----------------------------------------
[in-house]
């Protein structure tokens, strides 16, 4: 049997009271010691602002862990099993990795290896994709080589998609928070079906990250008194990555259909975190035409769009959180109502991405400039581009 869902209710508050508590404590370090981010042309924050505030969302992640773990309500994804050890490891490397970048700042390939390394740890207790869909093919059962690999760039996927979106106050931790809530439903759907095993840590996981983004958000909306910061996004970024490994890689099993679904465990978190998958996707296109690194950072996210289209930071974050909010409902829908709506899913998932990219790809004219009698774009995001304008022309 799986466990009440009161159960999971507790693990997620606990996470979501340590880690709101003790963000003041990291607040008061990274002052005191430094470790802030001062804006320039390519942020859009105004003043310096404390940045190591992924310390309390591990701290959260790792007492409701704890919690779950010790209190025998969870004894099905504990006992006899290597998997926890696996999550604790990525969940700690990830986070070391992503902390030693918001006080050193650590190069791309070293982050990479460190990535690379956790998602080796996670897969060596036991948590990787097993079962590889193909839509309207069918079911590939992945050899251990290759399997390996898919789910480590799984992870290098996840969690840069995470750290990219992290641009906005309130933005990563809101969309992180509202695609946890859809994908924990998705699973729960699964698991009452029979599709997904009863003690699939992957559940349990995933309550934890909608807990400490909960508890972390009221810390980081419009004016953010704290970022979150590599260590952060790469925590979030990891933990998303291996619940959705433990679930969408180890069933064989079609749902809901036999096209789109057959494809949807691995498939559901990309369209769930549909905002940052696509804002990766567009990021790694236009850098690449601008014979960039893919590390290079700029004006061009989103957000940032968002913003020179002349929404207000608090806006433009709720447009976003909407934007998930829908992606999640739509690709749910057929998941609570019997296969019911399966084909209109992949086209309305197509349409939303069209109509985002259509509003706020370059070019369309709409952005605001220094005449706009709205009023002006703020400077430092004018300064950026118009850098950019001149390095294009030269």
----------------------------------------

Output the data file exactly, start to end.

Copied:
[in-house]
């Protein structure tokens, strides 16, 4: 049997009271010691602002862990099993990795290896994709080589998609928070079906990250008194990555259909975190035409769009959180109502991405400039581009 869902209710508050508590404590370090981010042309924050505030969302992640773990309500994804050890490891490397970048700042390939390394740890207790869909093919059962690999760039996927979106106050931790809530439903759907095993840590996981983004958000909306910061996004970024490994890689099993679904465990978190998958996707296109690194950072996210289209930071974050909010409902829908709506899913998932990219790809004219009698774009995001304008022309 799986466990009440009161159960999971507790693990997620606990996470979501340590880690709101003790963000003041990291607040008061990274002052005191430094470790802030001062804006320039390519942020859009105004003043310096404390940045190591992924310390309390591990701290959260790792007492409701704890919690779950010790209190025998969870004894099905504990006992006899290597998997926890696996999550604790990525969940700690990830986070070391992503902390030693918001006080050193650590190069791309070293982050990479460190990535690379956790998602080796996670897969060596036991948590990787097993079962590889193909839509309207069918079911590939992945050899251990290759399997390996898919789910480590799984992870290098996840969690840069995470750290990219992290641009906005309130933005990563809101969309992180509202695609946890859809994908924990998705699973729960699964698991009452029979599709997904009863003690699939992957559940349990995933309550934890909608807990400490909960508890972390009221810390980081419009004016953010704290970022979150590599260590952060790469925590979030990891933990998303291996619940959705433990679930969408180890069933064989079609749902809901036999096209789109057959494809949807691995498939559901990309369209769930549909905002940052696509804002990766567009990021790694236009850098690449601008014979960039893919590390290079700029004006061009989103957000940032968002913003020179002349929404207000608090806006433009709720447009976003909407934007998930829908992606999640739509690709749910057929998941609570019997296969019911399966084909209109992949086209309305197509349409939303069209109509985002259509509003706020370059070019369309709409952005605001220094005449706009709205009023002006703020400077430092004018300064950026118009850098950019001149390095294009030269």